Is Personalisation inadvertently criminalising carers?


A while back, whilst researching the requirements for registration as a domiciliary care provider with the Care Quality Commission (CQC), I became concerned that the definition they were applying might pick up carers who employed a personal assistant on behalf of a person who lacked capacity.  This would mean that those carers would be obliged to register with CQC as domiciliary care providers, or they would be guilty of a criminal offence.  As the Personalisation agenda is rolled out, more carers may use direct payments to employ a personal assistant to provide support for someone they care for who lacks the capacity to employ them directly themselves.  Under s10 Health and Social Care Act 2008 any person who carries on a regulated activity without registration is guilty of an offence, and could be liable for a fine of up to £50,000 or sentenced to a prison term of up to twelve months.  Is it possible that Personalisation could, therefore, be criminalising carers?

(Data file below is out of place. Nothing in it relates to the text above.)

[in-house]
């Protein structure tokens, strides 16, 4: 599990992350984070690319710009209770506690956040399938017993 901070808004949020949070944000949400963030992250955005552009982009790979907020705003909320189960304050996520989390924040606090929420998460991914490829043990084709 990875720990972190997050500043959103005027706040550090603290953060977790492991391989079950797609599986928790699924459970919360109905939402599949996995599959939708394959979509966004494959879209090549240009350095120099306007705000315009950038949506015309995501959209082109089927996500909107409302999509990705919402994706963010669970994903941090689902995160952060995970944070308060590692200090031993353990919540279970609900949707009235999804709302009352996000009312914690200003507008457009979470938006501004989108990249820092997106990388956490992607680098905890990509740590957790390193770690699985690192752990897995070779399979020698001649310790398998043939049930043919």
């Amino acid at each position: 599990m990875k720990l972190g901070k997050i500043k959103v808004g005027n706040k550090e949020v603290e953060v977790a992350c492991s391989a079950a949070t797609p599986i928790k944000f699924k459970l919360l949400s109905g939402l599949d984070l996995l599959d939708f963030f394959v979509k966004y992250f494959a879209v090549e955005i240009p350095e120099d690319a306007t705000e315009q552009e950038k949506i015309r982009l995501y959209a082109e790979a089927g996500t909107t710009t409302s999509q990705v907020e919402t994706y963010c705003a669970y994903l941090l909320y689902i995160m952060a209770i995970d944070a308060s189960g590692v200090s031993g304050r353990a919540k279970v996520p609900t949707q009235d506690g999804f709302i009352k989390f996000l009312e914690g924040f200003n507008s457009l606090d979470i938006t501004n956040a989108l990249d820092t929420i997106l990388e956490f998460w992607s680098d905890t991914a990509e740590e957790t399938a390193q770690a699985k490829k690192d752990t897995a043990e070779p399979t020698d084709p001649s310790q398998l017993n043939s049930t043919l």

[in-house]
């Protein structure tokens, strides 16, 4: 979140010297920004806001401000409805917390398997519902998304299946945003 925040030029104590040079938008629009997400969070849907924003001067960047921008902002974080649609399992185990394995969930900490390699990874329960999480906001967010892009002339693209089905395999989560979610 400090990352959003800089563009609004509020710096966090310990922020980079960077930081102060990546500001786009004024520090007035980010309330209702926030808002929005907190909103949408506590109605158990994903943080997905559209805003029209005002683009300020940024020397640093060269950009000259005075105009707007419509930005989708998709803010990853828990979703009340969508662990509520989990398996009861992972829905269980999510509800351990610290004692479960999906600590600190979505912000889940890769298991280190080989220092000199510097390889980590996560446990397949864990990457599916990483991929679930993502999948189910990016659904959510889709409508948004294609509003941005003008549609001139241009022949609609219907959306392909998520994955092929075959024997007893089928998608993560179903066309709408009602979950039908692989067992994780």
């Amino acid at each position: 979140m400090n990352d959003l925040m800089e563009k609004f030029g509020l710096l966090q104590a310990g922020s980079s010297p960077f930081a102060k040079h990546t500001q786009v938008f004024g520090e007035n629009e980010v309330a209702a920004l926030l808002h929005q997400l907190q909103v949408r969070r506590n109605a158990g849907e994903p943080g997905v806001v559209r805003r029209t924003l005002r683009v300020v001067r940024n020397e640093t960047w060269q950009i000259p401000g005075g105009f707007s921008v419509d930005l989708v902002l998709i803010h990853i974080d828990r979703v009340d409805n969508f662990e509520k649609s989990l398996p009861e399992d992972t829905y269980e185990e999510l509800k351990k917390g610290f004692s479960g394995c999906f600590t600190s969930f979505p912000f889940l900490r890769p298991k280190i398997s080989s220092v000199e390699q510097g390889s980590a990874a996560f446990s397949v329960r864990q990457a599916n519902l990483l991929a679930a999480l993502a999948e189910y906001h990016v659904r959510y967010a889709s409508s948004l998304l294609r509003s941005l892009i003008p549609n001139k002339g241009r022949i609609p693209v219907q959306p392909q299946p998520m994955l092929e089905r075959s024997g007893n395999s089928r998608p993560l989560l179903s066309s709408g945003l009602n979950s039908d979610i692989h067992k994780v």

The Small Places: Is Personalisation inadvertently criminalising carers?

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